Snakes are very useful. “Leave the poor reptile alone. “

Among my friends and family, I am known as the lover of strange snakes.

Because of this, every few weeks or so I get a text message with a grainy photo of a snake in a garden or near a local stream and a version of the message “Let live or kill?” Nine times out of 10 it’s a harmless snake species. But every time, poisonous or not, I’ll tell my friends to leave the poor reptile alone.

It doesn’t come from my love for snakes, per se, although I’m definitely a fan (and because most snakebites happen when humans try to move them). This is because we understand so little about a species that has been feared and slandered for years. And as research continues and technologies evolve, one thing becomes clear: Snakes are potentially very useful in drug development, especially poisonous snakes.

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This realization has never been truer than this year. Most recently, the University of Arizona published a study identifying a key molecular mechanism responsible for COVID-19 Mortality: an enzyme linked to toxins found in rattlesnake venom. Now, researchers are exploring if there are ways to design the enzyme to treat COVID in the long term.

The oriental indigo snake is a large, non-venomous snake native to the eastern United States.

Snake research has always been slow and fragmented, and for understandable reasons. Encounters with snakes were quite rare, especially in developed countries, and many poisonous species are elusive. But as climate change alters environments and human settlements expand, encounters with snakes are on the increase in some parts of the world.

The good news is that as technological advancements continue and databases expand in the areas of genomics, proteomics, and transcriptomics, our understanding of how venoms can lead to new ones. drugs began to flourish, and not just as treatments for COVID. One of the first antihypertensive drugs approved for clinical use came from the study of the venom of a viper. The blood sugar drug Byetta was created from the saliva of the monster Gila, a poisonous lizard found in North America. The antiplatelet drug Aggrastat was derived from a molecule found in the sawscale viper.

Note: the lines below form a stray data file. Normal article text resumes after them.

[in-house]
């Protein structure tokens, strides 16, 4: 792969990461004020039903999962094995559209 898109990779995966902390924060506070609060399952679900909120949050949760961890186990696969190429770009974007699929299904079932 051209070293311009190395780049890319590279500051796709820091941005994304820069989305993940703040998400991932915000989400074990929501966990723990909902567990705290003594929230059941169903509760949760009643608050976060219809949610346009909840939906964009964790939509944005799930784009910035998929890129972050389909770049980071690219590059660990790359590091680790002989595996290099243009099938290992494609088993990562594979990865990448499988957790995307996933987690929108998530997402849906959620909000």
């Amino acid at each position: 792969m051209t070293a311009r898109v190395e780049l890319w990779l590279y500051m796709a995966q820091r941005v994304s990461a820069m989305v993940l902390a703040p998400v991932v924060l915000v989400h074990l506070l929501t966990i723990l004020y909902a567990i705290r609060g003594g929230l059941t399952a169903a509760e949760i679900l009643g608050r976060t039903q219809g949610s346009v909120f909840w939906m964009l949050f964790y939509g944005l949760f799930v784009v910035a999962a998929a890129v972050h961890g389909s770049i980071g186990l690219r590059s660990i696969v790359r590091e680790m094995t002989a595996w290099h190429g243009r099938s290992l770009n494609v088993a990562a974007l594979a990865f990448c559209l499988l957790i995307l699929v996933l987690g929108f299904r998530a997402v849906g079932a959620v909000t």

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And we might even have universal antivenom in as little as five years. That’s according to researchers at the Liverpool School of Tropical Medicine’s Snakebite Research and Intervention Center who are studying how to use camels to produce more stable antivenom that doesn’t require cold chain storage. This is huge news, especially for people in rural parts of the world, as antivenom is currently prohibitively expensive and difficult to transport.

All of this to say that while I love snakes, this is not a love letter to them, nor a rebuke to anyone I see on Facebook asking me if they should kill the snake in their backyard. It’s a call to pause and consider the future the next time you come across a snake – or other creepy crawling species – and decide you shouldn’t experience it. If possible, don’t. The vast majority of snake species are harmless. And even if you do come across the poisonous kind (or, as I like to call them, a non-spicy chord), your best bet is to live and let live. Because there is a future not too far away in which this scaly creature could very well save someone’s life.

This article originally appeared on the Palm Beach Post: Comment: Medical research, like on COVID-19, benefits from snakes

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